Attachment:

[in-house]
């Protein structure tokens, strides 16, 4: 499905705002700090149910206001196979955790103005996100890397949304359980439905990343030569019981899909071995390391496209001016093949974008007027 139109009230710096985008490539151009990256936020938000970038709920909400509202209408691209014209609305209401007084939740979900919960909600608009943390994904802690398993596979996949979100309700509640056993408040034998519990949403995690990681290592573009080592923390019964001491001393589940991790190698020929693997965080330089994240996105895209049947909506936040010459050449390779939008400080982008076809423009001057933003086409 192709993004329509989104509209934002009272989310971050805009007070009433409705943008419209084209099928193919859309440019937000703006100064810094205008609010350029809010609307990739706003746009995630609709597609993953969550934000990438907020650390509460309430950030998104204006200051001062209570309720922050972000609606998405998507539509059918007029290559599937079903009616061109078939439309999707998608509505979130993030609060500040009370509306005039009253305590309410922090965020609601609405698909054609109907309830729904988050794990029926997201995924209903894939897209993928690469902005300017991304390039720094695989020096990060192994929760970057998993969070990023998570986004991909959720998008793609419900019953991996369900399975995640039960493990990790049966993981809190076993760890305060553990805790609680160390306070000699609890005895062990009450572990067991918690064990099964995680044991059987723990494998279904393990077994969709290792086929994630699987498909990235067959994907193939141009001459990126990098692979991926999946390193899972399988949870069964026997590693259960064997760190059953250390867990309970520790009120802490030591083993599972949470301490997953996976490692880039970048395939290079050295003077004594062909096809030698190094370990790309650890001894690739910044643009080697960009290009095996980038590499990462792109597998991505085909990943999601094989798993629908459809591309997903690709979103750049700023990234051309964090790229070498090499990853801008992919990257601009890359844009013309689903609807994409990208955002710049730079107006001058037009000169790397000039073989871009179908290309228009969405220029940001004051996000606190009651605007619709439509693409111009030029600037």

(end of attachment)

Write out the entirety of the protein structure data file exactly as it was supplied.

[in-house]
């Protein structure tokens, strides 16, 4: 499905705002700090149910206001196979955790103005996100890397949304359980439905990343030569019981899909071995390391496209001016093949974008007027 139109009230710096985008490539151009990256936020938000970038709920909400509202209408691209014209609305209401007084939740979900919960909600608009943390994904802690398993596979996949979100309700509640056993408040034998519990949403995690990681290592573009080592923390019964001491001393589940991790190698020929693997965080330089994240996105895209049947909506936040010459050449390779939008400080982008076809423009001057933003086409 192709993004329509989104509209934002009272989310971050805009007070009433409705943008419209084209099928193919859309440019937000703006100064810094205008609010350029809010609307990739706003746009995630609709597609993953969550934000990438907020650390509460309430950030998104204006200051001062209570309720922050972000609606998405998507539509059918007029290559599937079903009616061109078939439309999707998608509505979130993030609060500040009370509306005039009253305590309410922090965020609601609405698909054609109907309830729904988050794990029926997201995924209903894939897209993928690469902005300017991304390039720094695989020096990060192994929760970057998993969070990023998570986004991909959720998008793609419900019953991996369900399975995640039960493990990790049966993981809190076993760890305060553990805790609680160390306070000699609890005895062990009450572990067991918690064990099964995680044991059987723990494998279904393990077994969709290792086929994630699987498909990235067959994907193939141009001459990126990098692979991926999946390193899972399988949870069964026997590693259960064997760190059953250390867990309970520790009120802490030591083993599972949470301490997953996976490692880039970048395939290079050295003077004594062909096809030698190094370990790309650890001894690739910044643009080697960009290009095996980038590499990462792109597998991505085909990943999601094989798993629908459809591309997903690709979103750049700023990234051309964090790229070498090499990853801008992919990257601009890359844009013309689903609807994409990208955002710049730079107006001058037009000169790397000039073989871009179908290309228009969405220029940001004051996000606190009651605007619709439509693409111009030029600037």